In the upcoming documentary film Let There Be Light, about humankind’s groundbreaking strides towards the harnessing of the currently unavailable fusion energy, Canadian physicist Dr. Michel Laberge makes a very elementary and efficient synopsis of the fusion industry’s end goal: “The name of the game is to try and get more energy out than you put in.”

So simple. So…to the point.

But why is it that a straightforward statement like Laberge’s (whose Canadian company General Fusion is one of a handful of players featured in EyeSteelFilm‘s Let There Be Light) is usually one that manages to put up the biggest fight when it comes to its practical, real-world applications?

General Fusion‘s Dr. Michael Laberge. Every project working on fusion is being done in its own way, and for General Fusion that means sticking to a simple rule: If you can’t find it at Home Depot it doesn’t go in the machine.

It was during a conversation with a NASA official that Let There Be Light director Mila Aung-Thwin was gently reminded about, then berated for not paying more attention to, nuclear fusion as an obtainable source of future energy.

“I was really quite embarrassed in some ways that I’d not heard of basically the biggest scientific experiment that has been going on for, by that time, almost a decade already,” begins Aung-Thwin, who helmed the documentary along with co-director Van Royko. “And it wasn’t in the news. It wasn’t just me that hadn’t heard about it. It was kind of like, no one has really heard about this. It’s been publicized, but it’s never quite hit the mainstream before.”

The fuss about fusion

Fusion is a word that has a certain shade of funkiness to it, but it might be its closeness in sonic appearances to another nuclear-anchored reaction, fission, that has been one of many of this potential game-changer’s biggest hurdles. The majority of people who would benefit from fusion energy don’t know what it even is, how it’s made, or what the fuss is all about. At most they might know it has something to do with the nuclear world.

Even Aung-Thwin admits that attending a press function in 2013 crammed with a steady parade of scientists giving very dry and technical explanations of what exactly they did in the realm of fusion at the International Thermonuclear Experimental Reactor (ITER) in southern France while doing early research on the film had him seconding-guessing whether there was a story worth telling about the subject.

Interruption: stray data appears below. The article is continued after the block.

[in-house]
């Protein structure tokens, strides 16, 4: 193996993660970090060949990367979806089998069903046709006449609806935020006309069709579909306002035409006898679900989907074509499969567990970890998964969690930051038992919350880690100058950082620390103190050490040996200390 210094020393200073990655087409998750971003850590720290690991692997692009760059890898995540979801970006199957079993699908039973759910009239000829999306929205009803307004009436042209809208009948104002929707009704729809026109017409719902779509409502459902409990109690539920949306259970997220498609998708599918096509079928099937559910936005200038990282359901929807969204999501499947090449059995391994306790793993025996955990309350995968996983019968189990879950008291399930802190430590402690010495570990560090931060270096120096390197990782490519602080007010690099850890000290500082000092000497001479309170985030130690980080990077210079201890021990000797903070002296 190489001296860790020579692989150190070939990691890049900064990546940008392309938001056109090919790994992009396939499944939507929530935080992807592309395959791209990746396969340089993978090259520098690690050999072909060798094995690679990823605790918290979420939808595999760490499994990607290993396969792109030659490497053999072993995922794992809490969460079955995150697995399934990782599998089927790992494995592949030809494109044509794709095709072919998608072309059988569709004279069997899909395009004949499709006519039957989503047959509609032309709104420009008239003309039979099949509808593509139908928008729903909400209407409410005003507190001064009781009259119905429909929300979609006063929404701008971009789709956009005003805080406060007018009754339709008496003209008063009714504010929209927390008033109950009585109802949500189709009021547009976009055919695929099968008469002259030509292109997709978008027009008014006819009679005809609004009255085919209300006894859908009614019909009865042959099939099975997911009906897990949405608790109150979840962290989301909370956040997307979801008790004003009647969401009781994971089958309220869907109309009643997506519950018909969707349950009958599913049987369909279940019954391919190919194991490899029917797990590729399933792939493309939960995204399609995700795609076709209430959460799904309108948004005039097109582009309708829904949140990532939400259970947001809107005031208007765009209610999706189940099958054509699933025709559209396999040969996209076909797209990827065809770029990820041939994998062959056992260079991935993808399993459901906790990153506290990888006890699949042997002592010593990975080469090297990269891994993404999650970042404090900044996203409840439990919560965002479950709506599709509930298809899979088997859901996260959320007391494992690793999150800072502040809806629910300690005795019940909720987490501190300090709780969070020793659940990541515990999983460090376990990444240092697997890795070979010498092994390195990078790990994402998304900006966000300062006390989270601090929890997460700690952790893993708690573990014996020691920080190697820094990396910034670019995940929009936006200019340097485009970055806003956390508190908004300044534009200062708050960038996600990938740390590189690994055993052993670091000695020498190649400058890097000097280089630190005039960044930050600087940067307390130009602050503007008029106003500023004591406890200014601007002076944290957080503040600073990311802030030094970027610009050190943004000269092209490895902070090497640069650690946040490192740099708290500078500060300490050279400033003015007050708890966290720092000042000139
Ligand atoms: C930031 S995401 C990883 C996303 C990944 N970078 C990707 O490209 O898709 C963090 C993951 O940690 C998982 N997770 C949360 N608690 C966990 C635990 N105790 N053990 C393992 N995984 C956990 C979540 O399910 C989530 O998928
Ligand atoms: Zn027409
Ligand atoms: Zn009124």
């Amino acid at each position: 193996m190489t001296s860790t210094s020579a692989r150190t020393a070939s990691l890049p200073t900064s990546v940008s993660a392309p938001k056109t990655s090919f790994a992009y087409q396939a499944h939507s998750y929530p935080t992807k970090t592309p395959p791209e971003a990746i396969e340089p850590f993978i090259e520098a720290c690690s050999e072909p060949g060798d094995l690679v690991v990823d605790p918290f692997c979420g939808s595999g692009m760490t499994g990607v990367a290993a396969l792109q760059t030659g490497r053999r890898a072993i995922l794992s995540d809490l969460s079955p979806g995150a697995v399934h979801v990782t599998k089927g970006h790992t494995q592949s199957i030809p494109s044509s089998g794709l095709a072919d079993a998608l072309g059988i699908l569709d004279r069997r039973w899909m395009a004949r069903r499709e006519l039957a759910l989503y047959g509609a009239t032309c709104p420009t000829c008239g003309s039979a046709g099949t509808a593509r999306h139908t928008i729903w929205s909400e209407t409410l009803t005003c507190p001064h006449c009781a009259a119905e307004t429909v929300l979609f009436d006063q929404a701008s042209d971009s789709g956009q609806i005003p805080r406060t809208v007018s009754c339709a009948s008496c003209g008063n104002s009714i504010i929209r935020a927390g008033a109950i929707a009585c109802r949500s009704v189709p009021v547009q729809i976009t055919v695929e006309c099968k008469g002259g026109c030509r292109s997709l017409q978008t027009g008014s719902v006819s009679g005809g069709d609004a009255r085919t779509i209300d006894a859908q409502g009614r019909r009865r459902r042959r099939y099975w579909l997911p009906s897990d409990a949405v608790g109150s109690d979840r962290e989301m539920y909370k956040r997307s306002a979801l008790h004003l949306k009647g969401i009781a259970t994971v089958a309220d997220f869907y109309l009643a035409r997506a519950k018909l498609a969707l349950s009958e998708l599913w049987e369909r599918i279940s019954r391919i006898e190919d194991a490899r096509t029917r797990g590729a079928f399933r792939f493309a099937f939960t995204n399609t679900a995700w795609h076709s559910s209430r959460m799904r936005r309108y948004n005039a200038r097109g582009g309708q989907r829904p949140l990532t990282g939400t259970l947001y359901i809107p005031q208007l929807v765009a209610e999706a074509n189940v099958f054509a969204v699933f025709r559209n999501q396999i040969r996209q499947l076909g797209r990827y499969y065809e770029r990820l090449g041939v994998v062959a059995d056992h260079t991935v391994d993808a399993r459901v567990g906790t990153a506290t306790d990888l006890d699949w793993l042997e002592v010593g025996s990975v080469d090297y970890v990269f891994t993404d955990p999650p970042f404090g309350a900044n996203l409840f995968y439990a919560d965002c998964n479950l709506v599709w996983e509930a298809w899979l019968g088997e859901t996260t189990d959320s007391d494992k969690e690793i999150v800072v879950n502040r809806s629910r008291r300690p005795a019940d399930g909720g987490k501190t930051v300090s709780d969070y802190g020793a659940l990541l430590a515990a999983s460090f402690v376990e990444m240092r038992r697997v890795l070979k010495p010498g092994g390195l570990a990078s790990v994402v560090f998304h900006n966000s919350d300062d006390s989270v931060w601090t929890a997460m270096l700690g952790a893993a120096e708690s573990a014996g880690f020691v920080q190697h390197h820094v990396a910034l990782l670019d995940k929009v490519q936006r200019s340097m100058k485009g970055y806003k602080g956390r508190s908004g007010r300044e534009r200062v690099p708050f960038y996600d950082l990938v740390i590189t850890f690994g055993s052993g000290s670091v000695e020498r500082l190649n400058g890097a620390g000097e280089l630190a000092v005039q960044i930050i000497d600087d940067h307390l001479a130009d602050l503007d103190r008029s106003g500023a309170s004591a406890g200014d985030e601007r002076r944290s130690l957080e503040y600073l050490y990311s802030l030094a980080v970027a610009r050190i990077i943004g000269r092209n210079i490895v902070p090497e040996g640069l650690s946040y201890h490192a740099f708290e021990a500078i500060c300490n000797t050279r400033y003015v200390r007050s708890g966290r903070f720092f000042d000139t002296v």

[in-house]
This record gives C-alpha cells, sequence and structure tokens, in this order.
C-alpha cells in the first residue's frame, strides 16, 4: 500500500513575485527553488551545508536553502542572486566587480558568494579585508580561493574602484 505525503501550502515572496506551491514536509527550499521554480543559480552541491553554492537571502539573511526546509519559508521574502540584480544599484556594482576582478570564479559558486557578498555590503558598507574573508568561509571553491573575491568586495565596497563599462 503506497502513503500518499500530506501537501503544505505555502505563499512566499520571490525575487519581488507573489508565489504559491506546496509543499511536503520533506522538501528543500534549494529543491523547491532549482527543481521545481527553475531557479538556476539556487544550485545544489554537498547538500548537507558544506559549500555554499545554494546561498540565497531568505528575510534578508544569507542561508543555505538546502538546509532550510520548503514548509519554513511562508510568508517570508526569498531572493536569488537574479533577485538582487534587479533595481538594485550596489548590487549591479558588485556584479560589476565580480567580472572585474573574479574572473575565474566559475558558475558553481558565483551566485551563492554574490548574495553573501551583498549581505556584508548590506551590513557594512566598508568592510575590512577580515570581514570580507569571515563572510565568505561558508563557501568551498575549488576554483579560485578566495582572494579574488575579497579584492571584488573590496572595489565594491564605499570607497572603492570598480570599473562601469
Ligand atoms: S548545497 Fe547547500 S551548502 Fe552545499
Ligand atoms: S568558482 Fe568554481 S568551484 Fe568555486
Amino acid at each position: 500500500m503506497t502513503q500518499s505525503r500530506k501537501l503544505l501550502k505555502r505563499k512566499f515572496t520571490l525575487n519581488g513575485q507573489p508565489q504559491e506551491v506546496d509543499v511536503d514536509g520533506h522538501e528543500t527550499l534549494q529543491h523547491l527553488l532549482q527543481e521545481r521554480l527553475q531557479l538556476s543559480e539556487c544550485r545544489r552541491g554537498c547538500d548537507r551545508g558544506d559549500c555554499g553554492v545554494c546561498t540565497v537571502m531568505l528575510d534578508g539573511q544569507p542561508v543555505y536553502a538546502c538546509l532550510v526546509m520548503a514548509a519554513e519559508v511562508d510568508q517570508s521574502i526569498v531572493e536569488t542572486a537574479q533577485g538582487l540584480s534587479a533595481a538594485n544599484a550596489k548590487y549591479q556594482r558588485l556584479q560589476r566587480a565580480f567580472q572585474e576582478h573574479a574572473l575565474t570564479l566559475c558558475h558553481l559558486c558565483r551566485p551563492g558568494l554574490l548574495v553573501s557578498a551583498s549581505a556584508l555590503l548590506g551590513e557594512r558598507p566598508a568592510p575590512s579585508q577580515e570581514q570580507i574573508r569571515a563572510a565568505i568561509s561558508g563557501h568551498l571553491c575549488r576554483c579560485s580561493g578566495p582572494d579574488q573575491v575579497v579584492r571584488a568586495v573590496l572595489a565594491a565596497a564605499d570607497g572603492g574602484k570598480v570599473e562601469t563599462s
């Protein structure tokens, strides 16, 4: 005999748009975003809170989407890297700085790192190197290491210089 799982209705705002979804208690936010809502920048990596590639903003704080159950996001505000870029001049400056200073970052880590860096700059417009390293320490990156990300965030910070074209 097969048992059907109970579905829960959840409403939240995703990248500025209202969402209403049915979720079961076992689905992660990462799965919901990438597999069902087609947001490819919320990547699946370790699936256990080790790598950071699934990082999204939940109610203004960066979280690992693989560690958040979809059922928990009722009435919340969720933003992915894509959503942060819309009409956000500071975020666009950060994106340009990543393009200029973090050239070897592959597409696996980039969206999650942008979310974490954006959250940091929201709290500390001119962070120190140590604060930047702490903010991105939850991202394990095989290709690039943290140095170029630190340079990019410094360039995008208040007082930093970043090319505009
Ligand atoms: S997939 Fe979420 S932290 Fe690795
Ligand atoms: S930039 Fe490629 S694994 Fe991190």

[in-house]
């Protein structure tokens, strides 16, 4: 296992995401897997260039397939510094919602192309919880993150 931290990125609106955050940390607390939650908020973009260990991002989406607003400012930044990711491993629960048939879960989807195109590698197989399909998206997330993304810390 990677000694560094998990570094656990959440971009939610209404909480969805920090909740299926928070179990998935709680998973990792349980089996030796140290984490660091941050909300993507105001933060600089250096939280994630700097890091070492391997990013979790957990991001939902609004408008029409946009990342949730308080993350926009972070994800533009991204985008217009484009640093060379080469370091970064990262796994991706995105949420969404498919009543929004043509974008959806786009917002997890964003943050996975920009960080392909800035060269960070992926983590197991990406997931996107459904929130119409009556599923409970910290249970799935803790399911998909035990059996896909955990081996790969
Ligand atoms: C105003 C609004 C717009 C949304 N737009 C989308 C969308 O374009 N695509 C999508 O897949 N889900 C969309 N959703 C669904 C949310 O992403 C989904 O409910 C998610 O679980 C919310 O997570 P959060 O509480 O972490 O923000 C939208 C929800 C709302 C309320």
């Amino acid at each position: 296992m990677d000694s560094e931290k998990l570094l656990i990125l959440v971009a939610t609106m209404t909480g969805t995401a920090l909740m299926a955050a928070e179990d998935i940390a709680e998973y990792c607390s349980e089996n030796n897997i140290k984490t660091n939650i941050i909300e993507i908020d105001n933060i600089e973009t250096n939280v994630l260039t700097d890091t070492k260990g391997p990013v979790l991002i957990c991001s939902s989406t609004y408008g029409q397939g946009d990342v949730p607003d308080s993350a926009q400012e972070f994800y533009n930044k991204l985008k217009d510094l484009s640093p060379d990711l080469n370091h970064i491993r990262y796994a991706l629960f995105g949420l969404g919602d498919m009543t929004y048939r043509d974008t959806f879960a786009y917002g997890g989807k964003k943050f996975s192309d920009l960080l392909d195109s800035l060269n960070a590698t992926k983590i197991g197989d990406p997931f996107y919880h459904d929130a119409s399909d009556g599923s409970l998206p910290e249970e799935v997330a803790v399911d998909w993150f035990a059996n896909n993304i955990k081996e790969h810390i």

Dr. Mark Henderson onsite at ITER. Don’t let the France location stop you from keeping a curious eye on things-the #ITER folks tweet between breakthroughs (although sometimes they are in French).

It wasn’t until the final speaker of the conference stood before the crowd and spoke his peace on the urgency of cracking the secret of fusion production on a mass scale that things began to sink in for Aung-Thwin on just how important fusion energy not only could be, but will be, to the planet’s survival. That speaker, American physicist Mark Henderson, summed up what is at stake if humans keep leaning as heavily as they are on fossil fuels and ‘traditional’ nuclear energy:

“If we don’t crack fusion, we are doomed.”

Fission or fusion? What’s the difference?

Both fusion and fission are nuclear. Both use atoms to create energy. Where the two differ is in fission’s corner single larger atoms are being split into two smaller atoms to create heat energy, and on fusion’s side of the ring the same result is achieved by two smaller atoms being unified to form one larger one.

Fission, however, has the potential to get far messier. Think of what is happening in today’s nuclear reactors and you have a prime example of fission on the job, but the problem is sometimes the technology surrounding fission doesn’t work.

Fusion on the other hand, is what you find occurring naturally deep inside the Earth’s sun and the stars in our galaxy. In their cores, perpetually colliding atoms become fused together and in the process become lighter than their original parts. Thanks to the principles laid out in Einstein’s E=mc² formula that difference in mass is converted into energy.